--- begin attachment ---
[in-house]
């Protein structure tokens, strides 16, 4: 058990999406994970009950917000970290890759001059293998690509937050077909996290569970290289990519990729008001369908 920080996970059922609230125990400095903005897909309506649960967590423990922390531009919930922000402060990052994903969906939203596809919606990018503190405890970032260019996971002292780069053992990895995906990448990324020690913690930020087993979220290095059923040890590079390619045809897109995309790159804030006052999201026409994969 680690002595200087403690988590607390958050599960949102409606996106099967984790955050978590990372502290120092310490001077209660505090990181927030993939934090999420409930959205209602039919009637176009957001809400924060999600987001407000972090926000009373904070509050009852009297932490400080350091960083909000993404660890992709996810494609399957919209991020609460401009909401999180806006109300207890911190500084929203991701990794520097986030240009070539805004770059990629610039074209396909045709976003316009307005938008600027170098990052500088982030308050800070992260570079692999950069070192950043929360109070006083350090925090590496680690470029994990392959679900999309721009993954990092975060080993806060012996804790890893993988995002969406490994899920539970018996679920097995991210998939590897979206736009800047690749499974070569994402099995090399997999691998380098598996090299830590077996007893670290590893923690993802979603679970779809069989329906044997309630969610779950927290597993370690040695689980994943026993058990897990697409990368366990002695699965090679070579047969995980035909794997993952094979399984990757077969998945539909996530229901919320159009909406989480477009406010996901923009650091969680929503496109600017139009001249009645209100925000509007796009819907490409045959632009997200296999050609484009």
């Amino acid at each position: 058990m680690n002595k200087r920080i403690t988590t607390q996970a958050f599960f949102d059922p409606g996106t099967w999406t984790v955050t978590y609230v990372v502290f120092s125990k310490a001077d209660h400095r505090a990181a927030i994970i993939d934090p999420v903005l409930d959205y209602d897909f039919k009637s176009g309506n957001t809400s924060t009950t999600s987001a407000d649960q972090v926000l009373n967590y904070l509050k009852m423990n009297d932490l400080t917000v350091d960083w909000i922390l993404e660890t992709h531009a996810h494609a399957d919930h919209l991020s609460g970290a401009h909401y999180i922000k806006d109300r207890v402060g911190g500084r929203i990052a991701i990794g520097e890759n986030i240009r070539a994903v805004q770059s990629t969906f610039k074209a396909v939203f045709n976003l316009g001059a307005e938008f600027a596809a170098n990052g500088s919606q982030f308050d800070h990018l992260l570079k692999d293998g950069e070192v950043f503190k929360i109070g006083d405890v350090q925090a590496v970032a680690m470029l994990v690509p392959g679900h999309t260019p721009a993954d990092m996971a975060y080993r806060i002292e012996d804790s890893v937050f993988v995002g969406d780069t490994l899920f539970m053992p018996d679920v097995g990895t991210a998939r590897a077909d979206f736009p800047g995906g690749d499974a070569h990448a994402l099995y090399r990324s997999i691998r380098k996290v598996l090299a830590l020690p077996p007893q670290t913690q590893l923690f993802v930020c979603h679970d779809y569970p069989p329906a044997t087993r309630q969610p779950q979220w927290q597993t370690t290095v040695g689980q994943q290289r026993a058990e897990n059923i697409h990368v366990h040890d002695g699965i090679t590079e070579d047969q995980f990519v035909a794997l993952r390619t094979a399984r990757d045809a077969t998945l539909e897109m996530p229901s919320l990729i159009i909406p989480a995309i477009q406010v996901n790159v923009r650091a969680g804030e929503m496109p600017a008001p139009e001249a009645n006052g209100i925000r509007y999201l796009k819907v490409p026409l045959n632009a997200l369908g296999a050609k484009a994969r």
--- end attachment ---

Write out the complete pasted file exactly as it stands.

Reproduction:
[in-house]
């Protein structure tokens, strides 16, 4: 058990999406994970009950917000970290890759001059293998690509937050077909996290569970290289990519990729008001369908 920080996970059922609230125990400095903005897909309506649960967590423990922390531009919930922000402060990052994903969906939203596809919606990018503190405890970032260019996971002292780069053992990895995906990448990324020690913690930020087993979220290095059923040890590079390619045809897109995309790159804030006052999201026409994969 680690002595200087403690988590607390958050599960949102409606996106099967984790955050978590990372502290120092310490001077209660505090990181927030993939934090999420409930959205209602039919009637176009957001809400924060999600987001407000972090926000009373904070509050009852009297932490400080350091960083909000993404660890992709996810494609399957919209991020609460401009909401999180806006109300207890911190500084929203991701990794520097986030240009070539805004770059990629610039074209396909045709976003316009307005938008600027170098990052500088982030308050800070992260570079692999950069070192950043929360109070006083350090925090590496680690470029994990392959679900999309721009993954990092975060080993806060012996804790890893993988995002969406490994899920539970018996679920097995991210998939590897979206736009800047690749499974070569994402099995090399997999691998380098598996090299830590077996007893670290590893923690993802979603679970779809069989329906044997309630969610779950927290597993370690040695689980994943026993058990897990697409990368366990002695699965090679070579047969995980035909794997993952094979399984990757077969998945539909996530229901919320159009909406989480477009406010996901923009650091969680929503496109600017139009001249009645209100925000509007796009819907490409045959632009997200296999050609484009």
């Amino acid at each position: 058990m680690n002595k200087r920080i403690t988590t607390q996970a958050f599960f949102d059922p409606g996106t099967w999406t984790v955050t978590y609230v990372v502290f120092s125990k310490a001077d209660h400095r505090a990181a927030i994970i993939d934090p999420v903005l409930d959205y209602d897909f039919k009637s176009g309506n957001t809400s924060t009950t999600s987001a407000d649960q972090v926000l009373n967590y904070l509050k009852m423990n009297d932490l400080t917000v350091d960083w909000i922390l993404e660890t992709h531009a996810h494609a399957d919930h919209l991020s609460g970290a401009h909401y999180i922000k806006d109300r207890v402060g911190g500084r929203i990052a991701i990794g520097e890759n986030i240009r070539a994903v805004q770059s990629t969906f610039k074209a396909v939203f045709n976003l316009g001059a307005e938008f600027a596809a170098n990052g500088s919606q982030f308050d800070h990018l992260l570079k692999d293998g950069e070192v950043f503190k929360i109070g006083d405890v350090q925090a590496v970032a680690m470029l994990v690509p392959g679900h999309t260019p721009a993954d990092m996971a975060y080993r806060i002292e012996d804790s890893v937050f993988v995002g969406d780069t490994l899920f539970m053992p018996d679920v097995g990895t991210a998939r590897a077909d979206f736009p800047g995906g690749d499974a070569h990448a994402l099995y090399r990324s997999i691998r380098k996290v598996l090299a830590l020690p077996p007893q670290t913690q590893l923690f993802v930020c979603h679970d779809y569970p069989p329906a044997t087993r309630q969610p779950q979220w927290q597993t370690t290095v040695g689980q994943q290289r026993a058990e897990n059923i697409h990368v366990h040890d002695g699965i090679t590079e070579d047969q995980f990519v035909a794997l993952r390619t094979a399984r990757d045809a077969t998945l539909e897109m996530p229901s919320l990729i159009i909406p989480a995309i477009q406010v996901n790159v923009r650091a969680g804030e929503m496109p600017a008001p139009e001249a009645n006052g209100i925000r509007y999201l796009k819907v490409p026409l045959n632009a997200l369908g296999a050609k484009a994969r």